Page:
Notes & Links: September 26, 2013

Thoughts on diagnosis-Reflections of #SIDM2013
A thought provoking post at db’s Medical Rants who reflects on attending the 6th annual Diagnostic Error in Medicine Conference. First, this is new to me and second there were over 200 attendees. I am of that age when I remember ASCO was only a 1,000 attendees and the exhibit hall was primarily folding tables with drapes. Not sure the Society to Improve Diagnosis in Medicine will be where ASCO is today but we can hope because this is a critical area especially today with treatments being specific to a diagnosis and a patient. 

db captures this discussion clearly:

Back in the day (the 1970s and before), diagnosis was clearly job #1. Somehow focus shifted away from correct diagnosis to management strategies, performance measures and report cards. Wonks and politicians assume that we can make correct diagnoses. Unfortunately, the diagnostic process is difficult. We have problems of missed diagnoses, over diagnosis, and lack of diagnosis. One important policy influencing physician told us a story about a patient being treated aggressively without a diagnosis, a diagnosis that he (an internist) figured out with 2 questions. Having a correct diagnosis dramatically changed his relatives quality of life.

A Sick Stigma
Charlotte Huff writing in Slate addresses the question that haunted me when I would speak about Donna’s cancer, “Why are cancer patients blamed for their illness?”

I never really addressed the issue of smoking and Donna’s illness. In fact I got very angry when someone asked if she smoked because I knew, or thought I knew, that they would get all in my grill with their judgements. I never really got my head wrapped around it and what to do. Well the article written by Huff in Slate addresses the “hierarchy of the cancer blame game.” 

Judgments about behavior not only unsettle and stigmatize the patient, but reflect the interrogator’s own insecurities. Frequently, those disease detectives are attempting to regain a sense of control amid the inherently random and sometimes unjust world that we all reside in, according to researchers who have studied stigma. Psychologists refer to this as the “just-world hypothesis,” a bias in thinking and perception that was first described by psychologist Melvin Lerner and colleagues more than four decades ago, and which has since been documented in numerous books and articles.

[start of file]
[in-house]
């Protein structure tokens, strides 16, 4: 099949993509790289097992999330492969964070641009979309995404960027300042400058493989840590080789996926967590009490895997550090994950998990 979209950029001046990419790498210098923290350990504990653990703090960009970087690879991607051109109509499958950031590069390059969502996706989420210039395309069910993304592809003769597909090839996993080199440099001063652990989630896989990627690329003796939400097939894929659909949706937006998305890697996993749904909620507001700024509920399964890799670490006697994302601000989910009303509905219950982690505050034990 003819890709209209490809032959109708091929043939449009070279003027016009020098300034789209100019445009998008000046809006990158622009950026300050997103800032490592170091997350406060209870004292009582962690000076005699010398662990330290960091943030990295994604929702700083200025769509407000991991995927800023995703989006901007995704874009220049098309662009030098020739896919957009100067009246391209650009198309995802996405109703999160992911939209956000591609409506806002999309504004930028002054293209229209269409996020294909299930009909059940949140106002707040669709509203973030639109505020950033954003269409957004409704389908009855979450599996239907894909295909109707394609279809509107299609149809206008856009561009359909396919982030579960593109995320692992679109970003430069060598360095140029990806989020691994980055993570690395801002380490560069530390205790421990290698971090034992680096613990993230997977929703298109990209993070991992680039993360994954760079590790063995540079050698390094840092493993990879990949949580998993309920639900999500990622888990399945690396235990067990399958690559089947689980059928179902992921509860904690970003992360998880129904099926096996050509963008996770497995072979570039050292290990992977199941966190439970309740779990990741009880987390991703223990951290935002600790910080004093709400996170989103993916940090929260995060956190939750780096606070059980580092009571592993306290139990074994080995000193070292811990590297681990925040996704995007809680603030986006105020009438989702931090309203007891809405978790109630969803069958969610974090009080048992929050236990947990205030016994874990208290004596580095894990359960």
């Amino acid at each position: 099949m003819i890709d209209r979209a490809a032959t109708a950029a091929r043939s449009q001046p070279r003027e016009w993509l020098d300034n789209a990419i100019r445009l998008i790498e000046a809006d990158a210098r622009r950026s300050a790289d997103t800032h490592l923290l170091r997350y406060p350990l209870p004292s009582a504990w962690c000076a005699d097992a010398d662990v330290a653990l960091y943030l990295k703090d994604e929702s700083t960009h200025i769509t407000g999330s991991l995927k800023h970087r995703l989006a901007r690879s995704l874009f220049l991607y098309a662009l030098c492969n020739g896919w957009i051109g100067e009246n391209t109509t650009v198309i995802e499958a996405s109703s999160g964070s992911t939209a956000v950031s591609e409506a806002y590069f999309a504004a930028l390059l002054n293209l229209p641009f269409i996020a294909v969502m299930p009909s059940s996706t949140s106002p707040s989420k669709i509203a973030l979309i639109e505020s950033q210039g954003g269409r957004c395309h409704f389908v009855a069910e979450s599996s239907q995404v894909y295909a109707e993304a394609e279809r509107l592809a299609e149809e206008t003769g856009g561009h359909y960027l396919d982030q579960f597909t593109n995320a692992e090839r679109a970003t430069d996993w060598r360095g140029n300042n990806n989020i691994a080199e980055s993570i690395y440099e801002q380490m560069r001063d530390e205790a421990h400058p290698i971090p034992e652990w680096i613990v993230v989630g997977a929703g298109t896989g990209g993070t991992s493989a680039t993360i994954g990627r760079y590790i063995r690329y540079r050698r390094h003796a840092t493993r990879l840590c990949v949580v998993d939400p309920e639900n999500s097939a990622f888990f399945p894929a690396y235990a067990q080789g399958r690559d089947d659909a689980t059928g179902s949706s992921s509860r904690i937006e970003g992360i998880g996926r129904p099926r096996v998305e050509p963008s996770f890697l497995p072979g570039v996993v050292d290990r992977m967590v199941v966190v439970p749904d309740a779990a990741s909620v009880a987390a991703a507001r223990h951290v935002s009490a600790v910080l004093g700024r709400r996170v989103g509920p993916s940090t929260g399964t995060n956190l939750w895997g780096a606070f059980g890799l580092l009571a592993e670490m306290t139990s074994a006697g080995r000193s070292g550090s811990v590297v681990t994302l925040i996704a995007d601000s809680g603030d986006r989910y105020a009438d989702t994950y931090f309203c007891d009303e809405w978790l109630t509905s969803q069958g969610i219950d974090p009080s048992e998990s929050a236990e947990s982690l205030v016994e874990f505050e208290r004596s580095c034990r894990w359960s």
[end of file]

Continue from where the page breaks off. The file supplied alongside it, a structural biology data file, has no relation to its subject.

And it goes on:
I cannot agree more completely with this statement but what is really telling about this blame game is the following.

Stigma also can undercut research spending, as the National Lung Cancer Partnership details with a stark 2012 analysis. Each year, nearly 157,000 Americans die of lung cancer, compared with 49,380 from colon cancer and 39,970 from breast cancer. Yet, far fewer research dollars are spent per lung cancer death—$1,490 versus $6,339 for colon cancer and $21,641 for breast cancer.

The reasons for this do not solely rest on the fact we all hate smokers and wish them harm. Because lung cancer is inextricably linked in everyones mind getting patients and their families to organize around and for lung cancer is difficult. Unlike say breast cancer which has the great support nearly three times greater than colon cancer. And least we forget the incidence of lung cancer for nonsmoking men is four in 1,000. 

Huff shares with the reader that her mother was a smoker who was diagnosed with lung cancer survived for six years before it returned metastasized and untreatable.  She ends with this

Because she died at age 51, she was never able to enjoy my husband’s wry sense of humor or my son’s ebullience. Was her death just desserts, or just tragic? If people would just stop implying that this is an underlying question, I wouldn’t be forced to provide the answer.

Indeed why do we have to provide the answer to the question does someone who smokes got what they deserved? 

It Just Seems So Obvious

“If the United States and its partners bought all of Afghanistan’s opium, a major source of corruption in Afghanistan would disappear, violence in Taliban-affected areas would fall, world supplies of heroin would crash, and a global shortage of morphine — a source of much hidden suffering — could be alleviated.”

Over 5 billion people worldwide have ‘low to nonexistent access’ to opioid painkillers. As of April 17, 2012 over 1,800 members of the US military have died in Afghanistan. 

Both these statistics are unacceptable. I do not know what it is like to loose a loved one to war. I do know first hand what it is like to it to watch a loved one suffer a death from cancer. If it was not for the brilliant and dedicated professionals at the hospice and their ability and expertise to administer morphine I cannot imagine witnessing her death. 

And that is the problem, those who have the power to make a difference to so many do not know first hand what those who’ve lost a love one to war or to terminal illness and death. Let alone those who are dying. Otherwise these statistics would be fixed.